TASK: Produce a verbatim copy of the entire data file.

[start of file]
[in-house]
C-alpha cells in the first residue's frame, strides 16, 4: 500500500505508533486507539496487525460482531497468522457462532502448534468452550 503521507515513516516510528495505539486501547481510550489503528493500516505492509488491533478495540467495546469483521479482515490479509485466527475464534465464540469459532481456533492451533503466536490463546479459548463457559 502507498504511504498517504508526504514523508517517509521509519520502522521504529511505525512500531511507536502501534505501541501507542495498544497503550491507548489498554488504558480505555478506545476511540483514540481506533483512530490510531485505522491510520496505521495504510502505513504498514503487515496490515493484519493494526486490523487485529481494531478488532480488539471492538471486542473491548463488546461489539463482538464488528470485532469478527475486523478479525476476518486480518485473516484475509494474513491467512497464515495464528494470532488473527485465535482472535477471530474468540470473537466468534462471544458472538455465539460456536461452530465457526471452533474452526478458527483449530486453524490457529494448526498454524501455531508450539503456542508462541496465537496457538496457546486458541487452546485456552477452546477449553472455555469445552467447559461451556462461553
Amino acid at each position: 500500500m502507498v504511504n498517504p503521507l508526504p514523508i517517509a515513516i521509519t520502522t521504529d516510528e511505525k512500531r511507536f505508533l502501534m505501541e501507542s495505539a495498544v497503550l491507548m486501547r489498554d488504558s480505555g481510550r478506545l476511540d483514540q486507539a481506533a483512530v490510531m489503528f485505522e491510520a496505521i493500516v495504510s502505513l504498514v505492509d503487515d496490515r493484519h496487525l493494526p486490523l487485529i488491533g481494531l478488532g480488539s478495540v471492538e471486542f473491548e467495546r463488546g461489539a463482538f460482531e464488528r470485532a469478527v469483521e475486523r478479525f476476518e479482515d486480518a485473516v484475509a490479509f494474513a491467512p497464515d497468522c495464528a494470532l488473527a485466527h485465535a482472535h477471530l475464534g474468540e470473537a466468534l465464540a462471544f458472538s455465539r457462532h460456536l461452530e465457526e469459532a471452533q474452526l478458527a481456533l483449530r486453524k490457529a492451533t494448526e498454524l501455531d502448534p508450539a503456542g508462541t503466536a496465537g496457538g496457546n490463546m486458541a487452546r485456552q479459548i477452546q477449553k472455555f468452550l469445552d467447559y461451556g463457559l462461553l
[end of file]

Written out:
[in-house]
C-alpha cells in the first residue's frame, strides 16, 4: 500500500505508533486507539496487525460482531497468522457462532502448534468452550 503521507515513516516510528495505539486501547481510550489503528493500516505492509488491533478495540467495546469483521479482515490479509485466527475464534465464540469459532481456533492451533503466536490463546479459548463457559 502507498504511504498517504508526504514523508517517509521509519520502522521504529511505525512500531511507536502501534505501541501507542495498544497503550491507548489498554488504558480505555478506545476511540483514540481506533483512530490510531485505522491510520496505521495504510502505513504498514503487515496490515493484519493494526486490523487485529481494531478488532480488539471492538471486542473491548463488546461489539463482538464488528470485532469478527475486523478479525476476518486480518485473516484475509494474513491467512497464515495464528494470532488473527485465535482472535477471530474468540470473537466468534462471544458472538455465539460456536461452530465457526471452533474452526478458527483449530486453524490457529494448526498454524501455531508450539503456542508462541496465537496457538496457546486458541487452546485456552477452546477449553472455555469445552467447559461451556462461553
Amino acid at each position: 500500500m502507498v504511504n498517504p503521507l508526504p514523508i517517509a515513516i521509519t520502522t521504529d516510528e511505525k512500531r511507536f505508533l502501534m505501541e501507542s495505539a495498544v497503550l491507548m486501547r489498554d488504558s480505555g481510550r478506545l476511540d483514540q486507539a481506533a483512530v490510531m489503528f485505522e491510520a496505521i493500516v495504510s502505513l504498514v505492509d503487515d496490515r493484519h496487525l493494526p486490523l487485529i488491533g481494531l478488532g480488539s478495540v471492538e471486542f473491548e467495546r463488546g461489539a463482538f460482531e464488528r470485532a469478527v469483521e475486523r478479525f476476518e479482515d486480518a485473516v484475509a490479509f494474513a491467512p497464515d497468522c495464528a494470532l488473527a485466527h485465535a482472535h477471530l475464534g474468540e470473537a466468534l465464540a462471544f458472538s455465539r457462532h460456536l461452530e465457526e469459532a471452533q474452526l478458527a481456533l483449530r486453524k490457529a492451533t494448526e498454524l501455531d502448534p508450539a503456542g508462541t503466536a496465537g496457538g496457546n490463546m486458541a487452546r485456552q479459548i477452546q477449553k472455555f468452550l469445552d467447559y461451556g463457559l462461553l